The GeeksverseLeaving Proof 149 | The Milkman Murders hardcover review

Leaving Proof 149 | The Milkman Murders hardcover review
Published on Tuesday, September 25, 2012 by
Image Comics collects Joe Casey and Steve Parkhouse’s violently nihilistic send-up of suburban domesticity in The Milkman Murders hardcover. Get all the details in our full review.

Key Review Points


  • Disturbing mix of psychological horror and absurdist fiction.
  • Outstanding line art and coloring.
  • Excellent value.


  • None of significant note.

Publication Details

  • Publisher: Image Comics
  • Publication Date: September 2012
  • Written by: Joe Casey
  • Interior Art by: Steve Parkhouse
  • Cover art by: Joe Casey and Duncan Rouleau (based on the art of Steve Parkhouse)
  • Book Design by: Drew Gill
  • Format: 100 page full-color hardcover. Collects The Milkman Murders #s 1–4, originally published in single magazine format by Dark Horse Comics in 2004.
  • List Price: $14.99 (digital review copy provided free-of-charge by the publisher)
  • Availability: On sale on September 26, 2012

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Full Review

Since the 1950s, the image of the single-family detached suburban home with its two-car garage and flawlessly maintained lawn has been almost synonymous with the American Dream. Rapid improvements in commuter infrastructure and various economic and social pressures prompted the so-called “white flight” to bedroom communities found in the interstices between the outer edges of urban and rural areas, creating a set of demographic and socio-economic circumstances arguably unique to post-World War II America. The emergent social dysfunctions found in these homogeneous residential hives have proven to be ripe targets for highlighting, and even lampooning, by artists and writers over the years. Films (Ordinary People, Little Children, American Beauty), novels (Revolutionary Road, The Stepford Wives, The Corrections), and television series (Married… with Children, Breaking Bad, Mad Men) have explored in various ways the disconcerting discrepancy between the ideal of suburban family life and the reality that—accurately or not—has come to be characterized in popular culture representations by artifice, repression, ennui, apathy, and frustration. In The Milkman Murders, Joe Casey takes that incongruity to its violent, nihilistic, and absurdist extreme.

The Vales are a suburban family in the grip of moral decay and decline—that is, if one assumes that they were ever a normal family in the first place. Teenage daughter Ruthie barely exerts any effort in concealing her torrid affair with a married physical education teacher decades her senior. Adolescent son Fletcher has made a secret hobby out of killing and skinning the neighborhood pets. Abusive husband-and-father Vincent spends his evenings doing hard drugs with his buddies. Matriarch Barbara lives the role of the ideal wife-and-mother, futilely trying to measure up to the impossible standards set by happy TV homemaker Carol White—the book’s version of Leave it to Beaver ‘s June Cleaver—even as the signs of her family’s spreading emotional and psychological rot become harder and harder for her to dismiss. Barbara’s offspring and spouse are abhorrent and repugnant, but Casey doesn’t exactly make her a sympathetic protagonist, either. Up to a point, Barbara seems to be content in her passivity and willful ignorance, engaging in self-deception in an effort to maintain a fragile fantasy of suburban normalcy, and only a chance (and traumatic) encounter with a deranged milkman catalyzes Barbara’s transformation from long-suffering doormat to crazed, homicidal transgressor. A reasonably consistent dream logic directs the narrative over its second half, although the coda’s revelations might still strike some readers as a tad too arbitrary.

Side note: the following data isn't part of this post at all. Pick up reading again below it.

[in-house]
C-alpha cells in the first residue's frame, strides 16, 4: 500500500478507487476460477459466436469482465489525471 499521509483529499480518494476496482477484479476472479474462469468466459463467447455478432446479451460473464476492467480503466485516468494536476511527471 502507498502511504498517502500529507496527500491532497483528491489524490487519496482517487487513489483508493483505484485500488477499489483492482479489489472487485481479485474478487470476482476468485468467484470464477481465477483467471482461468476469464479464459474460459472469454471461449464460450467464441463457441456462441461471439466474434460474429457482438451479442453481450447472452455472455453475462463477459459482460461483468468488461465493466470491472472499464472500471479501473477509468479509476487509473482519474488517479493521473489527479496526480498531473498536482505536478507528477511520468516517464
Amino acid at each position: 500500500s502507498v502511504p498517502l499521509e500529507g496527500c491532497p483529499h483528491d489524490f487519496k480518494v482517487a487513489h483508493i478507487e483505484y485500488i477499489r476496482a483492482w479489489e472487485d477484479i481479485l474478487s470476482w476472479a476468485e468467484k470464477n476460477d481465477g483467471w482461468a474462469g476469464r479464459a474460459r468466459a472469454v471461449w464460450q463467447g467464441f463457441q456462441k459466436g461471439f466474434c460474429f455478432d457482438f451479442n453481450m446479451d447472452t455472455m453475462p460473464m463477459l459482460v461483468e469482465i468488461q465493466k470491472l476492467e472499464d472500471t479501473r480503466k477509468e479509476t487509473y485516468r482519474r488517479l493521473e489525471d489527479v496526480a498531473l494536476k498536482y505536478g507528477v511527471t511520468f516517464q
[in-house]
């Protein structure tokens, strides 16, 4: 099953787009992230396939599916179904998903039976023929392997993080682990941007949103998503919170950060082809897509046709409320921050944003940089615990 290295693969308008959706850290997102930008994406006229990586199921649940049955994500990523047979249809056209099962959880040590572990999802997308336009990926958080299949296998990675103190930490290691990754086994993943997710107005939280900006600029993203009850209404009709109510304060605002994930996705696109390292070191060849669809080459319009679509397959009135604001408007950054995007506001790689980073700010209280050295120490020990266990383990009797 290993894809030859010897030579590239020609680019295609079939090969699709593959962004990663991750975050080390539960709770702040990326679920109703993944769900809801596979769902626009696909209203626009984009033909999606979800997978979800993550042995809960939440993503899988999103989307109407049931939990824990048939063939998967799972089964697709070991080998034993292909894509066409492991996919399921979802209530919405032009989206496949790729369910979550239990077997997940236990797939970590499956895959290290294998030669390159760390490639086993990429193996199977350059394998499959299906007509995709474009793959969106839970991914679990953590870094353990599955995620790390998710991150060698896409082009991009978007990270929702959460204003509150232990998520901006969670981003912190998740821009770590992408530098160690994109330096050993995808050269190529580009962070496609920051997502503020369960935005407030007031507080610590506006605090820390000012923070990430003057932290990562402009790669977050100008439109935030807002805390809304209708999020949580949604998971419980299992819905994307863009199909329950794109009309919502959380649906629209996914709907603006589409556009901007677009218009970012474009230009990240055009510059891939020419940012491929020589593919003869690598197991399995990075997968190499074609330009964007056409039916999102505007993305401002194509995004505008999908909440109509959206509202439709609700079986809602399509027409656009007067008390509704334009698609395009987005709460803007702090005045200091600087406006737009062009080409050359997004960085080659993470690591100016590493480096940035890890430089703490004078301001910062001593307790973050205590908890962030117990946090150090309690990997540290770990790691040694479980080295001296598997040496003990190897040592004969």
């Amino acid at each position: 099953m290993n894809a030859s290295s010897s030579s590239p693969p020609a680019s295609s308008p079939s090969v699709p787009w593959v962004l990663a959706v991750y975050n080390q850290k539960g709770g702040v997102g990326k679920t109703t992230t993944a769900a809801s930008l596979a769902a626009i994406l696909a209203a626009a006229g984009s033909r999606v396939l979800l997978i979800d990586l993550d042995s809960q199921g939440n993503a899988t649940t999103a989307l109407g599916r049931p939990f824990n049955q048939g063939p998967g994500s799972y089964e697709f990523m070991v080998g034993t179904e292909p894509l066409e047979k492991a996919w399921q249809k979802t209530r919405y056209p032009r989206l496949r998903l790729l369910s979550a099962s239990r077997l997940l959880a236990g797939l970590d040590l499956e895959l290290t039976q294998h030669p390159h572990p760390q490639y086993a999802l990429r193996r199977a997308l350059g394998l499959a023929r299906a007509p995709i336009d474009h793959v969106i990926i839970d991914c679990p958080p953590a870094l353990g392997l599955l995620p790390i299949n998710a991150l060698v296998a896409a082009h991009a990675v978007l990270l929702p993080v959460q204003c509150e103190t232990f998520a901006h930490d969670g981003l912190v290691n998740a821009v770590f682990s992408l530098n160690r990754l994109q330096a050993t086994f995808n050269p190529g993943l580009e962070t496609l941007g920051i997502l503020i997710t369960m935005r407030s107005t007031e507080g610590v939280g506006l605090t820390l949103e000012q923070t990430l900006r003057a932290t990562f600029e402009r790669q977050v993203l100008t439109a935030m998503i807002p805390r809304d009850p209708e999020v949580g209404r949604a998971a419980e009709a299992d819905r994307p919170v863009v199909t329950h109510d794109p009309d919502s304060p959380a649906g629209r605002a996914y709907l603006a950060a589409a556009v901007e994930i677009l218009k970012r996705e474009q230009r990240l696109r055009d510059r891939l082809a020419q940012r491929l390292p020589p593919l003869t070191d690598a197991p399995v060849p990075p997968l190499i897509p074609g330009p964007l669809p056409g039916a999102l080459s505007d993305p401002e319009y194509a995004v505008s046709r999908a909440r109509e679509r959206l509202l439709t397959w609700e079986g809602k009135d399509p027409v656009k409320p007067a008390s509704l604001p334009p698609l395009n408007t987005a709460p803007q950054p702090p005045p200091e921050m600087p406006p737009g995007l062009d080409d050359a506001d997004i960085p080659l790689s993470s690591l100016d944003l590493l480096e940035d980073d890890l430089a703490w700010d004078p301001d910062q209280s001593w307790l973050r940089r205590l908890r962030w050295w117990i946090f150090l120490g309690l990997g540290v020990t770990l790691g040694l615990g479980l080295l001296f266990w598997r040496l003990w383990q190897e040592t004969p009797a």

The Milkman Murders finds British comics industry veteran Steve Parkhouse in fine, fine form. His fluid and dynamic linework is impressive and his portrayals of the Vale clan—the haggard and flabby Vincent, the dumpy Barbara, their sneering, skinny children—and their neighbors echo their internal blight in a rendering style somewhat reminiscent of vintage Mort Drucker. Backgrounds are highly detailed without being cluttered, and the coloring—what appears to be a combination of marker and watercolor—is perfectly executed: The book has all the visual hallmarks of a high-end hardcover at a pleasantly wallet-friendly list price.

The violent, bleak, and hopeless take on suburbia on offer in The Milkman Murders isn’t for everybody, but those willing to take a chance on Casey and Parkhouse’s nightmare vision of the soured American Dream will find a challenging and visually engrossing read. Recommended.

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